Excerpted from Deckscaping by Barbara W. Ellis
Designing Container Combinations
Spectacular containers overflowing with plants are all the rage these days. Although in books and magazines you can find step-by-step plans for exact combinations to copy, it's much more fun -- and satisfying to experiment on your own. Fortunately, creating great container combinations is easy, and if you plant one that doesn't do well or isn't to your liking, it's not a disaster. Either replant with another mix next year or clump out the container right away, move plants to the garden (or discard them), and try again. It's a fun, creative way to learn about designing combinations, using color, and growing plants. With experience, you'll learn what you like.
The Mix-and-Match System
I use a simple mix-and-match system to design combinations. It roughly divides container plants into four general categories: "flags," "fillers," "contrast and accent plants," and "trailers and weavers". When I design my containers, every pot includes plants from each category -- the exact number depends on the size of the container. In the largest ones, I usually include one or two flags, two or three fillers, one or two contrast and accent plants, and two or three trailers and weavers. (Yes, my favorite combinations really pack in the plants!) For a small container, I often plant just one from each category or eliminate one of the categories.
by Barbara W. Ellis
When surrounded by shrubs and small trees, perennials and annuals, ornamental grasses and vines, your deck becomes an appealing link between your home and yard. In this book, you'll find everything you need to know to create your dream deck environment.
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To design container combinations, I look for plants that fit into each category as I wander through a garden center. At the same time, I try to keep in mind seeds I've started at home, plants I've overwintered, and ones I've ordered by mail, so I can include them come planting time. While shopping, I pick up plants I've used (or seen) before and want to try again, and I'm likely to end up with one or two plants in hand as 1 continue looking for likely companions. Gradually, I gather together candidates for a particular container, striving for an interesting mix of flowers and foliage. My final choices are guided by many of the same design principles that I use to create an effective bed or border. Once you understand the basic design functions that each category fills in container gardens, you can use the lists of great container plants here and on the following pages to get started (see chapter 6 for detailed information on many of them). Unless otherwise noted, all these plants require full sun.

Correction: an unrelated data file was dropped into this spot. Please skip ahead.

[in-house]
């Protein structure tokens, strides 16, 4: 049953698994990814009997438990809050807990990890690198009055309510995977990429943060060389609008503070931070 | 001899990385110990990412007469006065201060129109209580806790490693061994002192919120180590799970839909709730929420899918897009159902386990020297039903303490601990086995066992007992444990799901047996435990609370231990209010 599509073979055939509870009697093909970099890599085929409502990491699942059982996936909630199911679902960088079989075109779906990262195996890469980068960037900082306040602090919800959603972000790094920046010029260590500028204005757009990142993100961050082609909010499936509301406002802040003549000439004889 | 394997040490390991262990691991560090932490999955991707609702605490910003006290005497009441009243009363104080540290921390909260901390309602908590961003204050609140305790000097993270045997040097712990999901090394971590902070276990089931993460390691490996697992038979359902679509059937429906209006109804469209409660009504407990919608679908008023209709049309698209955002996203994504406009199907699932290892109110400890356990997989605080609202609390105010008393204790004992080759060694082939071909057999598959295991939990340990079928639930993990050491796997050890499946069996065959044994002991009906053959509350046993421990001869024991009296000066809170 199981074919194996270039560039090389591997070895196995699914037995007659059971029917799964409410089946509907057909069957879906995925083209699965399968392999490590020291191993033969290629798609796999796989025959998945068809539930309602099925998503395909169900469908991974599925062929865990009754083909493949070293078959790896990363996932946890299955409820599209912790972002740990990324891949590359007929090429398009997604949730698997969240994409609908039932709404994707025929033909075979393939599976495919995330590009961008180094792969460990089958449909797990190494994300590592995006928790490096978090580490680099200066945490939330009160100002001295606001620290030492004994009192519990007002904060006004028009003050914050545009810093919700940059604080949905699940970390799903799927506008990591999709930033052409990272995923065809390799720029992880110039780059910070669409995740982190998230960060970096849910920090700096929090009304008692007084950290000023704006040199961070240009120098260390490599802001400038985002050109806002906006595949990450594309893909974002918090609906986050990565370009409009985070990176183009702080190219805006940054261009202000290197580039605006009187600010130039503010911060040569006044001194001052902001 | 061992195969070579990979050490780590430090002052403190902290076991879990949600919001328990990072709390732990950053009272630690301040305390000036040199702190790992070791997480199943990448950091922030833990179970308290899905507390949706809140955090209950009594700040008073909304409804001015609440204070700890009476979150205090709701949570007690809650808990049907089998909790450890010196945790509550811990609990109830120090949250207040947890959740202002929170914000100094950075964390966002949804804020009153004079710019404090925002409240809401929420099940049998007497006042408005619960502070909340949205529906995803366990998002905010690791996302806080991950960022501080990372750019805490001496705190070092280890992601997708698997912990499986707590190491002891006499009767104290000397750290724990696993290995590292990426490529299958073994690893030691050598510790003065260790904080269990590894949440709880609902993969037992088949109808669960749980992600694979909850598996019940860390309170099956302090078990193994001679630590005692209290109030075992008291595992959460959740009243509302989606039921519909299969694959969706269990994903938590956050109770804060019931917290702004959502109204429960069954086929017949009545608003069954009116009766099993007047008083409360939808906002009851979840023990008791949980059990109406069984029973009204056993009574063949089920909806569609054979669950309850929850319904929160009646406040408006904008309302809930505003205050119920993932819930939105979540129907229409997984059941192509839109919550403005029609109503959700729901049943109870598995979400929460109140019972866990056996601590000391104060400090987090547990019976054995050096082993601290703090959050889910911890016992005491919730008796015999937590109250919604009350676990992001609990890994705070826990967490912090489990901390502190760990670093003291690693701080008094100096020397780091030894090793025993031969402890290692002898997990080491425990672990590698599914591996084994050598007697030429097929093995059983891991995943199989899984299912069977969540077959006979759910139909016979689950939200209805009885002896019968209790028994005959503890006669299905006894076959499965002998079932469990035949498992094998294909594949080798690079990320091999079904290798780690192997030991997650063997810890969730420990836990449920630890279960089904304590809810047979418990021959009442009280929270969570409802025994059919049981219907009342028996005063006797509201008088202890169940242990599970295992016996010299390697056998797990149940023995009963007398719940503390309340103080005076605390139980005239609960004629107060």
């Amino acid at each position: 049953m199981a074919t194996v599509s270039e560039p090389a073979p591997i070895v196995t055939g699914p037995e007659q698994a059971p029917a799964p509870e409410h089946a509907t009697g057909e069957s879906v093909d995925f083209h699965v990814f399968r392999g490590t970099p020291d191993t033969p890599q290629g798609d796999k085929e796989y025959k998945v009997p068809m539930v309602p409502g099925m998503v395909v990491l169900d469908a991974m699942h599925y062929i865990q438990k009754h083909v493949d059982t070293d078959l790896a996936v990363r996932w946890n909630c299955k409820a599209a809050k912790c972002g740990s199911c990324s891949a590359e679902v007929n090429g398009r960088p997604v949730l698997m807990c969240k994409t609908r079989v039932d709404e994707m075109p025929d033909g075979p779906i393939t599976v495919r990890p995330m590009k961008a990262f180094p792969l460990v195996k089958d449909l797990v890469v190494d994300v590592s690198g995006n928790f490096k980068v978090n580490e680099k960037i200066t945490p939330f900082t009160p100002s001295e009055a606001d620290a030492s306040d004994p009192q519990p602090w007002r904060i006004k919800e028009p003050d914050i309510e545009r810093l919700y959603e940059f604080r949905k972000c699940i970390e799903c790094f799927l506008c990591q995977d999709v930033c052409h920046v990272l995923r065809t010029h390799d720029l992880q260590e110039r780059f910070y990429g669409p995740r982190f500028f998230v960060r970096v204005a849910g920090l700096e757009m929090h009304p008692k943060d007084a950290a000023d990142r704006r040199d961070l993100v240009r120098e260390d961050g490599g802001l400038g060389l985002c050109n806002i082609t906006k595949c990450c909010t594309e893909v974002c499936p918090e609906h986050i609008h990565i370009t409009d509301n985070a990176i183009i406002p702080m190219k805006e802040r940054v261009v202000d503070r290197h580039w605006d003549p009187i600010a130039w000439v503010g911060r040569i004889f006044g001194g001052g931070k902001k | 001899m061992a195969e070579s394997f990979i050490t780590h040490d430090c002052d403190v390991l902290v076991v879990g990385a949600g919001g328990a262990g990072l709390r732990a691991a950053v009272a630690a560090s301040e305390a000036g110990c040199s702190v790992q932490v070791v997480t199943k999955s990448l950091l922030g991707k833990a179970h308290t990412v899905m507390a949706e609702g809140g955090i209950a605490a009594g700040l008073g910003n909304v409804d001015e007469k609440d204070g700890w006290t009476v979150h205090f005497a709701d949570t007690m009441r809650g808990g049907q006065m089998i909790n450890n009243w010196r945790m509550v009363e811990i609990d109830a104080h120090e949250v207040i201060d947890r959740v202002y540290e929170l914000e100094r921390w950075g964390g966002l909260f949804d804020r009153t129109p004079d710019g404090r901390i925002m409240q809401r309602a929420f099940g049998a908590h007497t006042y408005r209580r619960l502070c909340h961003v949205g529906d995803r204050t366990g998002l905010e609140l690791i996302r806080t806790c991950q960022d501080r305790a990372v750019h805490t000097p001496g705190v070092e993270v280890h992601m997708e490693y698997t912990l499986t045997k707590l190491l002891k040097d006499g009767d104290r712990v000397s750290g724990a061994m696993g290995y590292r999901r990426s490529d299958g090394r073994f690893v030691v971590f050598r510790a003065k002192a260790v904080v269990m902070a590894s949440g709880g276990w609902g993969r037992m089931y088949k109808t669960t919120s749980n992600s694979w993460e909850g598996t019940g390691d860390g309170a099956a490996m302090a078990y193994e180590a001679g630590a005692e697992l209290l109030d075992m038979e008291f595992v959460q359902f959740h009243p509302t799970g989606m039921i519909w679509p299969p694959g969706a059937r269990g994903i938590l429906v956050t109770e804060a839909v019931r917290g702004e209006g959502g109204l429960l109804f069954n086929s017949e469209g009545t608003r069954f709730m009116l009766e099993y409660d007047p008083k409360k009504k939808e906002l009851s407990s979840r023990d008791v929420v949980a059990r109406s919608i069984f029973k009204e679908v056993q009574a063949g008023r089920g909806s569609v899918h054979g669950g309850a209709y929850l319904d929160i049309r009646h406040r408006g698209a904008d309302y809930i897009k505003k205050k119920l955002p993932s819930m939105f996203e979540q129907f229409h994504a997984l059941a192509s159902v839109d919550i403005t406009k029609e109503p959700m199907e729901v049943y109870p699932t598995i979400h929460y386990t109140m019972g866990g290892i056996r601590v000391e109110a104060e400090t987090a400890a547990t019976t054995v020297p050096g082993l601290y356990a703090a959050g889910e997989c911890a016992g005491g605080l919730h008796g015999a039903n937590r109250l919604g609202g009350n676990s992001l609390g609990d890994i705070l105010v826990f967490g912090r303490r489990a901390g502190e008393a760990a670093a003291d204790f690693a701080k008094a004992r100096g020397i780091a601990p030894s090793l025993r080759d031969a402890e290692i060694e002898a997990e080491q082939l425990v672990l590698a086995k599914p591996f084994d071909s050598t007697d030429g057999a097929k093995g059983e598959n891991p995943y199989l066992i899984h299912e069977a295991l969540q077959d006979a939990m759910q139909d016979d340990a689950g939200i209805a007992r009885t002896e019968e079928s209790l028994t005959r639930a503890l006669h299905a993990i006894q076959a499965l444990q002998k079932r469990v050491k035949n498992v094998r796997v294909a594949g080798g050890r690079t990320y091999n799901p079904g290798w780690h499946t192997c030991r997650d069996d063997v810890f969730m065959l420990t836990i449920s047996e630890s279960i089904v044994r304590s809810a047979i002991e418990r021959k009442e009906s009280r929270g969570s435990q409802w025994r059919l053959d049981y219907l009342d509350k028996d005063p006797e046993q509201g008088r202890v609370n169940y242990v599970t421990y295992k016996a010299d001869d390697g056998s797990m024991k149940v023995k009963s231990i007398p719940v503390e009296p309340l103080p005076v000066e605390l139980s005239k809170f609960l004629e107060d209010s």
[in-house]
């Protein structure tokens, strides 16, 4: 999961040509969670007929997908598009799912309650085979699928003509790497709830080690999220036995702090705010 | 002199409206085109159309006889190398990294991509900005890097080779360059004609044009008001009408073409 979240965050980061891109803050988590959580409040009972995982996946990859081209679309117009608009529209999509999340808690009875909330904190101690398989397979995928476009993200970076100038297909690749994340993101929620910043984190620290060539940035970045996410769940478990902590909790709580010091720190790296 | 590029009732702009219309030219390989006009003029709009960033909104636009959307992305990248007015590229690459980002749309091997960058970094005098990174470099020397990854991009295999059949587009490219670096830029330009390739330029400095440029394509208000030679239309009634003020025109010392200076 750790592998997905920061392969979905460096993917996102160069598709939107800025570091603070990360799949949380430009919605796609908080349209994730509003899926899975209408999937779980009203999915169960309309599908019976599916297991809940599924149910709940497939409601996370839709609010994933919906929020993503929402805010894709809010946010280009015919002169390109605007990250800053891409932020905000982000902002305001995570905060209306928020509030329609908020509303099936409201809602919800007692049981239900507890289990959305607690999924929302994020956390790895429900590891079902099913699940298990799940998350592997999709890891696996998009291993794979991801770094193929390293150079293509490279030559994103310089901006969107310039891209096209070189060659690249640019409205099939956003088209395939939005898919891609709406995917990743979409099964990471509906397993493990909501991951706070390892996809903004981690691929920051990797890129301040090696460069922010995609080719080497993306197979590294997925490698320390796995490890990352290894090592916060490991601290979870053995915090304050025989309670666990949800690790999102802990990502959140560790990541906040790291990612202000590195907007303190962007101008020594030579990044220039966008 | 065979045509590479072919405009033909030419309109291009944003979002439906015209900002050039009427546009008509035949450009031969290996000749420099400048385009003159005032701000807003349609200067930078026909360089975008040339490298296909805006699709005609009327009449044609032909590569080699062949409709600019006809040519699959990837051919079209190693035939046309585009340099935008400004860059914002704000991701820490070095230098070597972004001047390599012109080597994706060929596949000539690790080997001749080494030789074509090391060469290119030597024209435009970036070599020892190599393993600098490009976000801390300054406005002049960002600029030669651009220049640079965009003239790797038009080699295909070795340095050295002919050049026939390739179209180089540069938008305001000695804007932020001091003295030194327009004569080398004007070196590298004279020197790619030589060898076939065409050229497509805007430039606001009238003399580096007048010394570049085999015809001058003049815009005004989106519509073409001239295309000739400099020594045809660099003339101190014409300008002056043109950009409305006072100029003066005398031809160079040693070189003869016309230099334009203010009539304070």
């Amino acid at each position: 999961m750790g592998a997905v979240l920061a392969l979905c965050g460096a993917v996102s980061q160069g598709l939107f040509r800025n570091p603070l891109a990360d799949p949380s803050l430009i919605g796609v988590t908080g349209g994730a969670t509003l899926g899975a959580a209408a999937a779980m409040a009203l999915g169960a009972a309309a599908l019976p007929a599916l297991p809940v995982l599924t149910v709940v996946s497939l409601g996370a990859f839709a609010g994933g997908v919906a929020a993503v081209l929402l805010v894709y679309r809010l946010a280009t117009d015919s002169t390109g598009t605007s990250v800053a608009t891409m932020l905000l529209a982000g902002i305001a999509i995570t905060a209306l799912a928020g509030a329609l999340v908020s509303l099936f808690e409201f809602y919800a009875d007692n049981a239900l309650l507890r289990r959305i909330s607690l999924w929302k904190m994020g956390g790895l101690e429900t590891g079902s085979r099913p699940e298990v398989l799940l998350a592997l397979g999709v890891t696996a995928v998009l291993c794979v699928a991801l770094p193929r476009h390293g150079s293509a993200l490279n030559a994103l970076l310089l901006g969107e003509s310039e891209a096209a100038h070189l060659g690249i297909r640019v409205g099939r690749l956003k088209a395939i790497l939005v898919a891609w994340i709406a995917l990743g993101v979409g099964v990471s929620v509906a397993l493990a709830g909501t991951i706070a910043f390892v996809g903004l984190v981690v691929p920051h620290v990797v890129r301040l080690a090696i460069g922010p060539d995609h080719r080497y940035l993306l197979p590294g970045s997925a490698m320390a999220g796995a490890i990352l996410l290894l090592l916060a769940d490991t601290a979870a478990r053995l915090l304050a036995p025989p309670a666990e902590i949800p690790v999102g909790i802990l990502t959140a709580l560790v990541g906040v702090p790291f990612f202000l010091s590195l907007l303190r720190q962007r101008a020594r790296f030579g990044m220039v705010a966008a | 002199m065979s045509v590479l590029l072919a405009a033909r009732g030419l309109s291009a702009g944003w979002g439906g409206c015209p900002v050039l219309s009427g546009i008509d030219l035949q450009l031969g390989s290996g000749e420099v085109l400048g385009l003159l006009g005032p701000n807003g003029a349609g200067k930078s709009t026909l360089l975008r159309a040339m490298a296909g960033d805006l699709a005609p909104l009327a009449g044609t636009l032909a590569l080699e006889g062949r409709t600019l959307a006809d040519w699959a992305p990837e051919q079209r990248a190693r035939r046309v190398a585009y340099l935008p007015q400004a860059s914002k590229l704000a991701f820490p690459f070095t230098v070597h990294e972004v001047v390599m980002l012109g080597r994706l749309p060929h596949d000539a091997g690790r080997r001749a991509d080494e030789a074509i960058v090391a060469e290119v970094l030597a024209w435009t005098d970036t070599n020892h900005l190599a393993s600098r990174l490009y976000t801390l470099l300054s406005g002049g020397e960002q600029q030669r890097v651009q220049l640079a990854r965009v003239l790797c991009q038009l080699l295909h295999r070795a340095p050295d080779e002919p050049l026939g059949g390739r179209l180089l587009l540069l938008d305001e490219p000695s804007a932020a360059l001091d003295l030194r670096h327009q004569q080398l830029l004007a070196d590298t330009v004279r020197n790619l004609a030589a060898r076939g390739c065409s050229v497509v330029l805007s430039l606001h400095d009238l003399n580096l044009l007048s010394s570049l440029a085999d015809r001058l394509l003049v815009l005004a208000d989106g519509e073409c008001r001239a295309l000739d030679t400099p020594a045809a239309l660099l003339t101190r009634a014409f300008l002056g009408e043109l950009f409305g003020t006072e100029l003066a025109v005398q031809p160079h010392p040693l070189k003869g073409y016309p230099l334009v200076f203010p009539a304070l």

Flags. These have an upright, vertical habit and add height to plant combinations. They also add a bannerlike flair to any design. Flags can contribute foliage and/or flowers. Ornamental grasses primarily provide foliage; dwarf cannas add both bold foliage and flowers.
Fillers. The best plants to use as fillers have handsome, fine-textured foliage age and/or small flowers. As their name suggests, these plants fill in the combination, but more important, they add texture and set off the foliage and flowers of bolder participants in the combination.
Contrast and accent plants. Essential for adding surprise and color to your combinations, contrast and accent plants often feature bold foliage. Leaves that are variegated or exhibit unusual color, such as burgundy or chartreuse, are especially effective. Large flowers can also be the main accents in a container garden.
Trailers and weavers. These plants, which provide much of the charm to a plant combination, are at their best trailing over the edges of containers, spilling out of hanging baskets, or mingling among other container inhabitants. They can feature ornamental Foliage or handsome flowers, as well.
Vines as Flags
Vines trained on a handsome trellis at the back or center of a container function as flags, because they add height and flair to a combination. For this reason, they can be used like cannas, ornamental grasses, and other flags. Keep in mind that all the branches of a vine don't have to be trained onto the trellis. Let them wander among the other plants, acting as fillers or trailers. Pinch the stem tips, if you like, to increase branching on these wanderers. (See chapter 4 for more information on vines to use in containers.)